You can find a private space where you won't be interrupted and run your hands along your skin. Notice what feels neutral, what feels sexy and erotic, what feels uncomfortable and also what hurts. Do certain zones activate gender or body dysphoria? Do others bring euphoria? Maybe touching your chest is a huge turn off, but stroking your thigh feels exciting. Are there certain bits that are just too ticklish to be touched?

Most people think of genitals (like the penis, scrotum, vulva, clitoris, vagina and anus) as being the centers of sexual pleasure. For many people they def are, but genital touching is not the only kind of touching capable of bringing sexual pleasure!

When people make genitals their only focus during sexual experiences they aren’t as satisfied – nor are their partners – as those who are open to exploring the whole body. We have nerve endings all over the skin - be open to finding erogenous zones in unexpected places. If you land in a place that brings pleasure in a particularly intense way, you can spend more time there, not necessarily with a goal of orgasm, but that can definitely be a bonus if it happens!

Learning what brings your body pleasure, and giving yourself space to experience pleasure, is super important for developing your sexual confidence.

Explore your unique sexual identity

A person’s sexual identity is a part of who they are as a whole person. This can and often does include who people feel attracted to sexually, and/or who they have affectionate feelings for, based on gender, but can also include things like what kind of relationship models they prefer or are part of, what sexual activities they like, their own gender identity and more. There are a sea of terms people use to describe sexual identity including gay, straight, lesbian, bisexual, asexual, pansexual, polysexual, demisexual, graysexual, queer, kinky, poly and more!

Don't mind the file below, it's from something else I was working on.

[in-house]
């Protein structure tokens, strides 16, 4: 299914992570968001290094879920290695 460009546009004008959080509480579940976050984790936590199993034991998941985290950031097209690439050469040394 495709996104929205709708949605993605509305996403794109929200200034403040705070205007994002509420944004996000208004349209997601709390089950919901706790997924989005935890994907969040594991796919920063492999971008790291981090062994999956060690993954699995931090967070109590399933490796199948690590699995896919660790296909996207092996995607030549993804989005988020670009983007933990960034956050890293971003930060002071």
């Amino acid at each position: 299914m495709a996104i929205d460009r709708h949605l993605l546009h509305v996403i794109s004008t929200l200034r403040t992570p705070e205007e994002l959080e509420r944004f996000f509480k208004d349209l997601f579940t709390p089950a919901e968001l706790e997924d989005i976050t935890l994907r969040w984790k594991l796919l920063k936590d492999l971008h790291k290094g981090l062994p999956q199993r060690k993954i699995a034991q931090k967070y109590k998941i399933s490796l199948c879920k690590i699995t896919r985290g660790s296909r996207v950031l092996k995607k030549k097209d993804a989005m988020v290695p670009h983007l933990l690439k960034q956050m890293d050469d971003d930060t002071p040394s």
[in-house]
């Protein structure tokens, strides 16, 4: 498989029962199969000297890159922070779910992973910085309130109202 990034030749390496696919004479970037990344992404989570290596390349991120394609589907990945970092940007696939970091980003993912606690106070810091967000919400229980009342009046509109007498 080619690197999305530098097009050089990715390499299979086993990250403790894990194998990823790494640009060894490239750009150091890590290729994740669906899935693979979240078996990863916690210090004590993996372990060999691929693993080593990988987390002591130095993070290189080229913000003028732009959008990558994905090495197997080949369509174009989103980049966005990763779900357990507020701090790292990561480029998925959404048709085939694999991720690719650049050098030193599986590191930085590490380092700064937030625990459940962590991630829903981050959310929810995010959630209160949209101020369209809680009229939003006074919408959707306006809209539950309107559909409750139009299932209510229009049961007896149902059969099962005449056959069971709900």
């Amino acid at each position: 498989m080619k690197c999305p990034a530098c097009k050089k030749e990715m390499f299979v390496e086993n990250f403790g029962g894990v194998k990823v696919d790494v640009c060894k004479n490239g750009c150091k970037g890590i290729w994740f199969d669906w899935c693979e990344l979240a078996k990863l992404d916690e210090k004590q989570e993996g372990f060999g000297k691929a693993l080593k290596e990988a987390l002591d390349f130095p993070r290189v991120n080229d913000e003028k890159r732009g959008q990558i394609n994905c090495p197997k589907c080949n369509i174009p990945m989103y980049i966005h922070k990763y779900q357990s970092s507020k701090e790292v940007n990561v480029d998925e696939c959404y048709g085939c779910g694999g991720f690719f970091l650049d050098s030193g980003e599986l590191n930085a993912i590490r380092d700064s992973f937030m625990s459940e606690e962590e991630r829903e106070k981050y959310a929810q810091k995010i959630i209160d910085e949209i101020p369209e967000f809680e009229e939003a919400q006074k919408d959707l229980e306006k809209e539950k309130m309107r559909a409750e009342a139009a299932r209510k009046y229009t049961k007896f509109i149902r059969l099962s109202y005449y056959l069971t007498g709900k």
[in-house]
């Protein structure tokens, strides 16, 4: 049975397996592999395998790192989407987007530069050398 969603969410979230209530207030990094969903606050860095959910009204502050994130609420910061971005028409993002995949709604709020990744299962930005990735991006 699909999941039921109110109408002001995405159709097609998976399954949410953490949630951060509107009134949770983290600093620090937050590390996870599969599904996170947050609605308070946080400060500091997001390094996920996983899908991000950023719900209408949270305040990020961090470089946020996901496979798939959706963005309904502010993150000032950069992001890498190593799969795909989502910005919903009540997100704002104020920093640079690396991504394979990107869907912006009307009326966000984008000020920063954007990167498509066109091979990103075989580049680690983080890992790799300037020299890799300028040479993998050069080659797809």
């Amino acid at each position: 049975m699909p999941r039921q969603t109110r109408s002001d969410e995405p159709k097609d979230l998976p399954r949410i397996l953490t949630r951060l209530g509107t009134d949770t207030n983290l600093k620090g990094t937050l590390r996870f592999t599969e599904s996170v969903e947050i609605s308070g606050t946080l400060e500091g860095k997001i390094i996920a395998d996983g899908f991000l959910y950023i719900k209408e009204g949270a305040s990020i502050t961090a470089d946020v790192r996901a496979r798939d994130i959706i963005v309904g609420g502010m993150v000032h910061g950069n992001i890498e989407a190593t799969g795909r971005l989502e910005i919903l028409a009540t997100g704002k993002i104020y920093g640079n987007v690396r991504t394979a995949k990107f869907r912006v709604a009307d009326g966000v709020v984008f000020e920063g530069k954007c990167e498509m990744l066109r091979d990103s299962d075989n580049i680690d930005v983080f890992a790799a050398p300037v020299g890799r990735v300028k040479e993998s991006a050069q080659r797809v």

In this, it can be tempting to get caught up in finding the right label for yourself. Being able to say, I’m gay! I’m pan! I’m bi! I’m a lesbian! I’m asexual! can feel empowering as you come into your sexuality. It can be especially helpful for queer people when it comes to finding community support and visibility. But the path toward one’s sexual identity isn’t always clear cut, and trying to figure out identity can also feel confusing and pressure-ful. Heck, even when people land on an identity that seems to fit, sexuality is fluid and will often evolve and change.

How to find your sexual identity in a way that feels natural, not forced

First off, break up with online quizzes of the am-I-gay-or-straight or what-kind-of-gay am I genre. Instead, write down the names of people you’ve been attracted to or have had sexy feelings for. It’s okay if you don’t know them personally or haven’t interacted with them. Are they all the same gender? People who look or present themselves a certain way? Or maybe you notice something totally different.